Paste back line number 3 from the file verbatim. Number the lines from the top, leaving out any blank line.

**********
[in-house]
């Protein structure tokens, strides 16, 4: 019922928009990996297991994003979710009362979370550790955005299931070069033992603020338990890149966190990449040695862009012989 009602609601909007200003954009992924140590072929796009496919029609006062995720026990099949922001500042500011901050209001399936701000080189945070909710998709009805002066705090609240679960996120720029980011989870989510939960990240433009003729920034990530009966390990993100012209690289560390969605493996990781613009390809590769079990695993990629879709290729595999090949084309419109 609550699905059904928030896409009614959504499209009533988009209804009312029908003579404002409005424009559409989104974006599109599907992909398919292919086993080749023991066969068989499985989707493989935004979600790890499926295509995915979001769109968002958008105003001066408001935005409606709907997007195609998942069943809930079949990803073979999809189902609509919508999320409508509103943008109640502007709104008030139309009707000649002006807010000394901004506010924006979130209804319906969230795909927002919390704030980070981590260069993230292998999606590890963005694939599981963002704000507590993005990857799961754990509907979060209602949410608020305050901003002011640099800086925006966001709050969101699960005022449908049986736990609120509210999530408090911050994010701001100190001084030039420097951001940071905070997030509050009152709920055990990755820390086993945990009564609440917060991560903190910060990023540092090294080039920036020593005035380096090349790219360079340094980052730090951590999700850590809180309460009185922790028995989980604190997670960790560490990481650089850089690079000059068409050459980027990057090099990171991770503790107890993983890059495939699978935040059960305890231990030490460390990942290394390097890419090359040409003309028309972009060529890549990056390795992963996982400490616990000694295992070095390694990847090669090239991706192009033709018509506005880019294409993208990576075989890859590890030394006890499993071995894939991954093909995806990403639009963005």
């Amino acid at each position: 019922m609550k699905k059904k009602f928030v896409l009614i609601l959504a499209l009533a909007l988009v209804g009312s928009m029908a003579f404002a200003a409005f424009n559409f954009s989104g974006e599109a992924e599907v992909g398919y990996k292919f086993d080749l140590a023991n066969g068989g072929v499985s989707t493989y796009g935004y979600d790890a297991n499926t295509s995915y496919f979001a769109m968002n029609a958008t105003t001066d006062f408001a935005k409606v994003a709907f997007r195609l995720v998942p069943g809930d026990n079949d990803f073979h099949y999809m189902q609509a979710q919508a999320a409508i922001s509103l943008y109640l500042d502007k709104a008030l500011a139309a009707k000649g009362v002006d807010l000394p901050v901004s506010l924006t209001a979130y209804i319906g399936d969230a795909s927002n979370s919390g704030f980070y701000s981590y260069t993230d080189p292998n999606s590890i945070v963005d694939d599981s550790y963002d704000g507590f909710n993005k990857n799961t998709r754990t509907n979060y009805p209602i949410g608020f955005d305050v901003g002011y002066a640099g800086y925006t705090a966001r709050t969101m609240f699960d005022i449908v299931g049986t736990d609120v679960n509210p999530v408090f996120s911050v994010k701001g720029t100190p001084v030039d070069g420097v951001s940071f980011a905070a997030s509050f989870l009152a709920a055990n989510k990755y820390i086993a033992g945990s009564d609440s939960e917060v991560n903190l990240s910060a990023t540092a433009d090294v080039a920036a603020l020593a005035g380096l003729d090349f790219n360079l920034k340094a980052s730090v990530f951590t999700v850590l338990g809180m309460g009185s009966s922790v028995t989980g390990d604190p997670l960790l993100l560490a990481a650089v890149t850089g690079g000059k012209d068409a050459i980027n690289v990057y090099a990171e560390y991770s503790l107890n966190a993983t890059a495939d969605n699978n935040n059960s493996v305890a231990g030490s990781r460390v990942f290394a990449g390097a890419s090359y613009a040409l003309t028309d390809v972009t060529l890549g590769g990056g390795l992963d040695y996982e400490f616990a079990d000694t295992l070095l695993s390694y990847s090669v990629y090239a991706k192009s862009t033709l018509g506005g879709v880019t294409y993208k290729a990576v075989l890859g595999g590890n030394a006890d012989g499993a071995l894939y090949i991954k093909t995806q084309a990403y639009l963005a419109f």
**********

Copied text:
């Amino acid at each position: 019922m609550k699905k059904k009602f928030v896409l009614i609601l959504a499209l009533a909007l988009v209804g009312s928009m029908a003579f404002a200003a409005f424009n559409f954009s989104g974006e599109a992924e599907v992909g398919y990996k292919f086993d080749l140590a023991n066969g068989g072929v499985s989707t493989y796009g935004y979600d790890a297991n499926t295509s995915y496919f979001a769109m968002n029609a958008t105003t001066d006062f408001a935005k409606v994003a709907f997007r195609l995720v998942p069943g809930d026990n079949d990803f073979h099949y999809m189902q609509a979710q919508a999320a409508i922001s509103l943008y109640l500042d502007k709104a008030l500011a139309a009707k000649g009362v002006d807010l000394p901050v901004s506010l924006t209001a979130y209804i319906g399936d969230a795909s927002n979370s919390g704030f980070y701000s981590y260069t993230d080189p292998n999606s590890i945070v963005d694939d599981s550790y963002d704000g507590f909710n993005k990857n799961t998709r754990t509907n979060y009805p209602i949410g608020f955005d305050v901003g002011y002066a640099g800086y925006t705090a966001r709050t969101m609240f699960d005022i449908v299931g049986t736990d609120v679960n509210p999530v408090f996120s911050v994010k701001g720029t100190p001084v030039d070069g420097v951001s940071f980011a905070a997030s509050f989870l009152a709920a055990n989510k990755y820390i086993a033992g945990s009564d609440s939960e917060v991560n903190l990240s910060a990023t540092a433009d090294v080039a920036a603020l020593a005035g380096l003729d090349f790219n360079l920034k340094a980052s730090v990530f951590t999700v850590l338990g809180m309460g009185s009966s922790v028995t989980g390990d604190p997670l960790l993100l560490a990481a650089v890149t850089g690079g000059k012209d068409a050459i980027n690289v990057y090099a990171e560390y991770s503790l107890n966190a993983t890059a495939d969605n699978n935040n059960s493996v305890a231990g030490s990781r460390v990942f290394a990449g390097a890419s090359y613009a040409l003309t028309d390809v972009t060529l890549g590769g990056g390795l992963d040695y996982e400490f616990a079990d000694t295992l070095l695993s390694y990847s090669v990629y090239a991706k192009s862009t033709l018509g506005g879709v880019t294409y993208k290729a990576v075989l890859g595999g590890n030394a006890d012989g499993a071995l894939y090949i991954k093909t995806q084309a990403y639009l963005a419109f």